15 Kim Gordon Quotes From Her ‘Girl In A Band’ Memoir That Cement Her Feminist Hero Status

Saint-Brieuc, FRANCE: Singer and Bass of US rock band Sonic Youth Kim Gordon performs on stage during their first European tour concert, 03 June 2005 at the Art Rock festival in Saint-Brieuc, Brittany. AFP PHOTO VALERY HACHE (Photo credit should read VALERY HACHE/AFP/Getty Images)
Source: VALERY HACHE/AFP/Getty Images

You know of Kim Gordon from her days in Sonic Youth... but when you really think about it, Kim Gordon has stayed relatively off the radar, and kept her secrets pretty hush-hush. 

On February 24, you're about to find out everything she's willing to tell as she releases her highly anticipated memoir, Girl in a Band. Through her intensely personal stories and musings, Gordon thoughtfully draws the reader into her world and treats her as a close friend. Standing in stark contrast to her typically guarded persona, Gordon's uninhibited writing is a cause for celebration. In addition to admiring Gordon for being a feminist role model in the worlds of music, fashion, and art, fans can now personally identify with Gordon through her stories.

The book is, simply, everything her fans could possibly want. And if you're running out now to get it, I totally don't blame you.

Shedding new light on her break-up with husband and Sonic Youth-bandmate Thurston Moore (yes, we're all kind of still heartbroken, too), as well as her upbringing in California, and Sonic Youth’s lengthy career, Girl In a Band is not only a must-read for Sonic Youth fans, but for anyone that has ever admired Gordon’s natural inclination to not compromise her ideals to overly sexualized mainstream music, intrusive music journalists, and the struggle of wanting to create meaningful art. 

Here are Kim Gordon 15 quotes that will tide you over until you get your hands on Girl In a Band — or that you may just want to paste up on your wall:

On the end of her marriage to Thurston Moore: 

“The couple everyone believed was golden and normal and eternally intact, who gave younger musicians hope they could outlast a crazy rock-and-roll world, was now just another cliché of middle-aged relationship failure—a male midlife crisis, another woman, a double life.”

On the last show Sonic Youth ever played:

“My about-to-be ex-husband and I faced that mass of bobbing wet Brazilians, our voices together spell-checking the old words, and for me it was a staccato soundtrack of surreal raw energy and anger and pain: Hit it. Hit it. Hit it. I don’t think I had ever felt so alone in my whole life.”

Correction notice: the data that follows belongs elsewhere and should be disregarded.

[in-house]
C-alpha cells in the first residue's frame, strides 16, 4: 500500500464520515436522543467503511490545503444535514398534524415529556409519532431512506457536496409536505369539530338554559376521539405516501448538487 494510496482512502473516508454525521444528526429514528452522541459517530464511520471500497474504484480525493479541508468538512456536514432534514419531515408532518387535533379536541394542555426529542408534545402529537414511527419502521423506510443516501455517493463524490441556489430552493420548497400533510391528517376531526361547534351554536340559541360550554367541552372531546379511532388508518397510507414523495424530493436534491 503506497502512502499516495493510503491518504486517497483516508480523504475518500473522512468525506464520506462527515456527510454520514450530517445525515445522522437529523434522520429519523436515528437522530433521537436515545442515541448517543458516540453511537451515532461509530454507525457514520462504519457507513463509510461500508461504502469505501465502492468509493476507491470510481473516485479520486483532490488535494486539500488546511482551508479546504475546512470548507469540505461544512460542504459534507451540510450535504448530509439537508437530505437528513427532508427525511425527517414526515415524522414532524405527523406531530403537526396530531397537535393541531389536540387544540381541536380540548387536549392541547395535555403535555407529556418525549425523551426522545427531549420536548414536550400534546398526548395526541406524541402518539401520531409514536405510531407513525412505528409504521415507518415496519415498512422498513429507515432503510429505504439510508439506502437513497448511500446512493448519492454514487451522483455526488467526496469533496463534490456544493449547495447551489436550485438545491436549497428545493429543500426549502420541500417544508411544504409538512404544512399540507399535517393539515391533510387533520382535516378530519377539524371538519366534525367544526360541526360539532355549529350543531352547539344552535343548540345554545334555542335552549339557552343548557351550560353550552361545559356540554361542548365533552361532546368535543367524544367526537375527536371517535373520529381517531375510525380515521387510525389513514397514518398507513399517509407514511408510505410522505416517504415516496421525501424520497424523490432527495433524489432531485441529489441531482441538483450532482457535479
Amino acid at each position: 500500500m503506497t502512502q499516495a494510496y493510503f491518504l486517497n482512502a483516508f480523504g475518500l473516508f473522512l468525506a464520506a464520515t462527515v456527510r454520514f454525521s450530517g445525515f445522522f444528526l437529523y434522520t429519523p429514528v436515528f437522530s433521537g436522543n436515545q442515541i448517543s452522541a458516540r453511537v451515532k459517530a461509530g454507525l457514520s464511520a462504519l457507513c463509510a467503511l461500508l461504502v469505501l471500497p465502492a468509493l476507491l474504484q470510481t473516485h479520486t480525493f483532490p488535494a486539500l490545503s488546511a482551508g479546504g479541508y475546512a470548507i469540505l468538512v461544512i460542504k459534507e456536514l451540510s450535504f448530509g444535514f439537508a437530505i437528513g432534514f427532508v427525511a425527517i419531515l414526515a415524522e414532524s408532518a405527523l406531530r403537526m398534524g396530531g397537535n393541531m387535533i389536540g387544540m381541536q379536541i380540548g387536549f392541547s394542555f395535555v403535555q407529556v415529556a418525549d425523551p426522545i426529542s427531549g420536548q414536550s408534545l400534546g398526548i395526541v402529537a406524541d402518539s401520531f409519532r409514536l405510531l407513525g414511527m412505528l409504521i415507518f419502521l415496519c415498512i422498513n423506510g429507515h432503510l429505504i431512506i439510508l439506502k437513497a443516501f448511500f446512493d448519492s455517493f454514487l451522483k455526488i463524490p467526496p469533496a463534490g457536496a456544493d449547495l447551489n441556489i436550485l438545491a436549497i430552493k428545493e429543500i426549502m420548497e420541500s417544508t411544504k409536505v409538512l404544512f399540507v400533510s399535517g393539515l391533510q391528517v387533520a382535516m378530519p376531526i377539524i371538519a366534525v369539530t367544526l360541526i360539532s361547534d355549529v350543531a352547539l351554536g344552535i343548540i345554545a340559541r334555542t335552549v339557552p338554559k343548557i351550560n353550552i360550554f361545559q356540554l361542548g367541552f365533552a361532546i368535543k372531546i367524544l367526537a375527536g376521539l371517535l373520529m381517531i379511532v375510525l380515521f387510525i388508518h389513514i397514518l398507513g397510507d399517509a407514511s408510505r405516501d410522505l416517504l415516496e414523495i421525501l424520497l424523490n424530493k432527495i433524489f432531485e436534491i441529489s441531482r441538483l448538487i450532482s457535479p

On leaving New York:

“Now that I no longer live in New York, I don’t know if I could ever move back. All that young-girl idealism is someone else’s now. That city I know doesn’t exist anymore, and it’s more alive in my head that it is when I’m there.”

On having no formal musical training:

“I sometimes think of myself as a lowercase rock star."

On growing up in Los Angeles:

“I’ve always felt there’s something genetically instilled and inbred in Californians—that California is a place of death, a place people are drawn to because they don’t realize deep down they’re actually afraid of what they want. It’s new, and they’re escaping their histories while at the same time moving headlong toward their own extinctions.”

On knowing she wanted to be an artist from a young age:

“I sometimes think we know on some level the person we’re going to be in our life, that if we pay attention, we can piece out that information.  I find it strange when people don’t know what they want to do in life.”

On moving to New York in the 1980s:

“When I first drove down the Hudson Parkway it was bumpy and nerve-wracking, as if your car was being shot from a pinball machine down a slope into some rough forest. It was all unknown and possibility.”

On male friendships:

“Distance mattered in male friendships. One on one, men often had little to say to one another. They found some closeness by focusing on a third thing that wasn’t them: music, video games, golf, women. Male friendships were triangular in shape, and that allowed two men some version of intimacy.”

On performing music for the first time: 

“At the same time I felt as if something new was lodging in my brain. Mixed in with the nerves was another sensation, as if I were a kid on a high-altitude ride I’d never had a ticket to go on before.”

On getting to know Moore:

“He had a glow about him I liked, and he also seemed extremely sure about what he wanted and how to get it, though it was more a quiet self-confidence than anything brash.”

On the early days of Sonic Youth:

“The lyrics were random. All of us, I remember, wrote down lines on a piece of paper, and when it came time to overdub the vocal, I randomly cherry-picked from the list. It’s a way of working I sometimes still use.”

On meeting Kurt Cobain for the first time:

“He had big, watery eyes, slightly hunted looking. I’m not sure why, but I felt an immediate kinship with him, one of those mutual I-can-tell-you-are-a-super-sensitive-and-emotional-person-too sorts of connections.” 

On touring:

“This is how I know I’m old, because today I have a very real intolerance for crappy, ugly, badly lit dressing rooms and dilapidated toilets. At a certain age, your brain just says, No.” 

On her daughter Coco’s wariness of living in the shadow of her parents: 

“‘You don’t know what it’s like to be your daughter,’ Coco said more than once, and it was true, we didn’t, mostly because I never thought of Sonic Youth as being that well-known.”

On her new band Body/Head:

“The best kind of music comes when you’re being intuitive, unconscious of your body, in some ways losing your mind: the Body/Head dynamic.”

Images: Getty Images (4)

Must Reads